If north again replies likewise he falls into the trap: 2… Cannon x Attendant d1? - north apparently also threatens south’s undefended Chariot on a1, but 3. Cannon x Chariot i10 check, and north must escape the check (with 3… Princess e9 or Protector e8/i8 or Cannon h10) leaving south able to capture north’s Cannon on d1 with his Princess next move and by so doing to save his Chariot as well…..an overwhelming material advantage for south
3. Chariot x Cannon b1
South in turn captures north’s Cannon…..north has here avoided the trap (‘The Corner trap’ seems an apt name) but is an Attendant down and has no obvious compensation – his Princess exerts influence down the open f file with her Sceptre (described later in QiPlacements), but there seems no short-term way to make use of this…..nevertheless the material difference is not great and the position, as before, has scope due to the corresponding piece line-ups being on opposite sides of the board, and much could happen before the loss of the Attendant might become significant – north can now play 3… Cannon e8 (the most popular opening in Chinese chess is Cannon e3) attacking south’s undefended e4 Soldier and perhaps work up an initiative, and though he has delayed bringing his i10 Chariot to the h file this is now open ready for this.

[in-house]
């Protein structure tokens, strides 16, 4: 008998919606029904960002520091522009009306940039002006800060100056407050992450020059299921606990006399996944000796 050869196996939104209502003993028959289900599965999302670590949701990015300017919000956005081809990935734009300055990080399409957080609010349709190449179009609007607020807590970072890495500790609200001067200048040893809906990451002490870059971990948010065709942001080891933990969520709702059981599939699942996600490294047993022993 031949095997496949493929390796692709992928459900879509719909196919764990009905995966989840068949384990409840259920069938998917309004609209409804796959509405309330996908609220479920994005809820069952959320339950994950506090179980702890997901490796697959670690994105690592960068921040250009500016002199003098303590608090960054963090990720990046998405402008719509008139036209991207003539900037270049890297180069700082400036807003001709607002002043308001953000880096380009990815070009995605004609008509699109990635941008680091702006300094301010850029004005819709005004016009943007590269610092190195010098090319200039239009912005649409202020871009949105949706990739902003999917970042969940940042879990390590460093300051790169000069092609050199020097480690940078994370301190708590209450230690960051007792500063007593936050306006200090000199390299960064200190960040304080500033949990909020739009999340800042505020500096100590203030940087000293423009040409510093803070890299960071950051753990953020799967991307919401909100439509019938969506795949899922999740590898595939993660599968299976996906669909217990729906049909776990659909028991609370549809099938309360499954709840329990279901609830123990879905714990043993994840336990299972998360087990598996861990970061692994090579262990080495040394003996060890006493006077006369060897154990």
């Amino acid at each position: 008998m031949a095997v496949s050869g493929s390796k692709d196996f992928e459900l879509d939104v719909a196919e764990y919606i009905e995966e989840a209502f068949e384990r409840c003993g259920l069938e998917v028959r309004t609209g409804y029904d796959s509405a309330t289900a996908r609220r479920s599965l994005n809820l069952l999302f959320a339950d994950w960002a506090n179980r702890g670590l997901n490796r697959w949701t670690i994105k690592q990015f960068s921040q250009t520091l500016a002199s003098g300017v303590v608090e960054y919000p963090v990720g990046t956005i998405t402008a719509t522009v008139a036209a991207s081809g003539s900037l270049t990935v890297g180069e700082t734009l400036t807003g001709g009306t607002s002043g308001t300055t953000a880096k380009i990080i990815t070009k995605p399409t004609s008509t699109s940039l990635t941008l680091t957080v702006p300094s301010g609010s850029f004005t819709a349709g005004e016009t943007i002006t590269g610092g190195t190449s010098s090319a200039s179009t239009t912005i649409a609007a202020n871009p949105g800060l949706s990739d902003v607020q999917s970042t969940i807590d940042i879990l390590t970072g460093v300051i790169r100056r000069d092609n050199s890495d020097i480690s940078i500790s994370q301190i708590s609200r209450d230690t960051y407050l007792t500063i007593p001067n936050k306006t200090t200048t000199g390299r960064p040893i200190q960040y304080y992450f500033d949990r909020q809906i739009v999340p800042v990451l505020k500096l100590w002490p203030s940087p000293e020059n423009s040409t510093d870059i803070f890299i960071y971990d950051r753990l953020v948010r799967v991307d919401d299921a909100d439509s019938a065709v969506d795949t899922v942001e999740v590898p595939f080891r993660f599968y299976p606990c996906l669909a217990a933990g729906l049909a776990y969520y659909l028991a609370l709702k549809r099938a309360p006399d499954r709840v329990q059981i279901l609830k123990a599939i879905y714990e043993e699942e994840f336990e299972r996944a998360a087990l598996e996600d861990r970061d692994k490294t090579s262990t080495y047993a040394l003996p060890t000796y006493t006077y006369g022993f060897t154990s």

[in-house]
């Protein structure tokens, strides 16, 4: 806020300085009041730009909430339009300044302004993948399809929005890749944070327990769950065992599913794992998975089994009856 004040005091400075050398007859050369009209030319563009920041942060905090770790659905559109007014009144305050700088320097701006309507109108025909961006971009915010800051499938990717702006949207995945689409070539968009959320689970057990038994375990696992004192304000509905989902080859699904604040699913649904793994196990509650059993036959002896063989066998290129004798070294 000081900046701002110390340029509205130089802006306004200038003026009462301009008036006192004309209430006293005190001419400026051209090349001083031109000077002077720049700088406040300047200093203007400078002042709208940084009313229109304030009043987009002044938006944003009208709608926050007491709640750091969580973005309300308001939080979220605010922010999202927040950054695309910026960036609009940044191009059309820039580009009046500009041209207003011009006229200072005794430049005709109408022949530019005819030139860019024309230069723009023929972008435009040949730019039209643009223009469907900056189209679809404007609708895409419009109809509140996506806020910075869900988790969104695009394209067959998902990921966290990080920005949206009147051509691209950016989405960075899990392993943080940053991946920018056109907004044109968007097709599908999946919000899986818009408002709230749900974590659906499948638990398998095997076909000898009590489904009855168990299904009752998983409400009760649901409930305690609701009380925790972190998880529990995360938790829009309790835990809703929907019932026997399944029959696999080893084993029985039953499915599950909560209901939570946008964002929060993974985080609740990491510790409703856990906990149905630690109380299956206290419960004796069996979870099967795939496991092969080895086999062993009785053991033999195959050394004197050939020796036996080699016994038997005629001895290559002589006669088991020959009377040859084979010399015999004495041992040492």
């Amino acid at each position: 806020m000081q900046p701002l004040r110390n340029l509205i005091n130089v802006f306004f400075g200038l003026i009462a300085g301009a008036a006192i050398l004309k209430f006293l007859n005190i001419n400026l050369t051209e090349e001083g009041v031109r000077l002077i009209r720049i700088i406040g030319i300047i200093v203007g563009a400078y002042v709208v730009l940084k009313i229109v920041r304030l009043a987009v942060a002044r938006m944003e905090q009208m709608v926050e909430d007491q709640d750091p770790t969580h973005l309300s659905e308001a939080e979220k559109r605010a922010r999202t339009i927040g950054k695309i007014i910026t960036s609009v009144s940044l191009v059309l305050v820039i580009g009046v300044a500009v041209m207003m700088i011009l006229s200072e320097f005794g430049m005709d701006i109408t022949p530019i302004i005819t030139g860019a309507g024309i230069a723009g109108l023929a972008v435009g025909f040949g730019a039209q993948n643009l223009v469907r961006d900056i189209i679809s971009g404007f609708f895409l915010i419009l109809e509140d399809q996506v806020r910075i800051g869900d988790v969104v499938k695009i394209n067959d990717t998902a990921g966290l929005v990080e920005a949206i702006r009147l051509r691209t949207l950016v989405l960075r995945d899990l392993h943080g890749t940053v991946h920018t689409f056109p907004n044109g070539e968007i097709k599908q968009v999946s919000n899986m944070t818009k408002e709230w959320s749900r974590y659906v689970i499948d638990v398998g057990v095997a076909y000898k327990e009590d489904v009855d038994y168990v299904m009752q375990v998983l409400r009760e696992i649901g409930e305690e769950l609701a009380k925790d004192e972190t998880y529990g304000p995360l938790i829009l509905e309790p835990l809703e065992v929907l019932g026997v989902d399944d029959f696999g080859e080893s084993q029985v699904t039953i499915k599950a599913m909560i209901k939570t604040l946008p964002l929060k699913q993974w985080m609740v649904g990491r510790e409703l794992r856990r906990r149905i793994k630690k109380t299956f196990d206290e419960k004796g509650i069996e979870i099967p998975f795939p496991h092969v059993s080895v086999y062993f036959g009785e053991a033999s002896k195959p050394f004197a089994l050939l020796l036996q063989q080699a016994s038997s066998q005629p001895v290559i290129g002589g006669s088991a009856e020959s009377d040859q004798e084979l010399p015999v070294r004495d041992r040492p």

Perhaps then an experienced player could commence a game against an inexperienced player by capturing one of his Horses (the h10 Horse might be usual) with a Cannon and if his opponent replied by capturing the Cannon he might decide not to capture the other Horse and play a developing move instead, such as Cannon to e3 that attacks north’s undefended e7 Soldier – as stated in the asterisked note above this is the most popular opening move in Chinese chess (where it is usual for the h3 Cannon to be moved), but here there is only one Horse left to defend the attacked e7 Soldier (the usual reply to Cannon e3 from h3 is Horse to g8)…..this ‘Opening shot’ lessens any disadvantage if the opponent does capture the Cannon, whilst if the opponent instead replies likewise there are the possibilities set out in the asterisked note above including the Corner trap, and it could occasionally even be tried against an experienced player as ‘an Unexpected move’ perhaps leading to interesting, if unexpected, positions.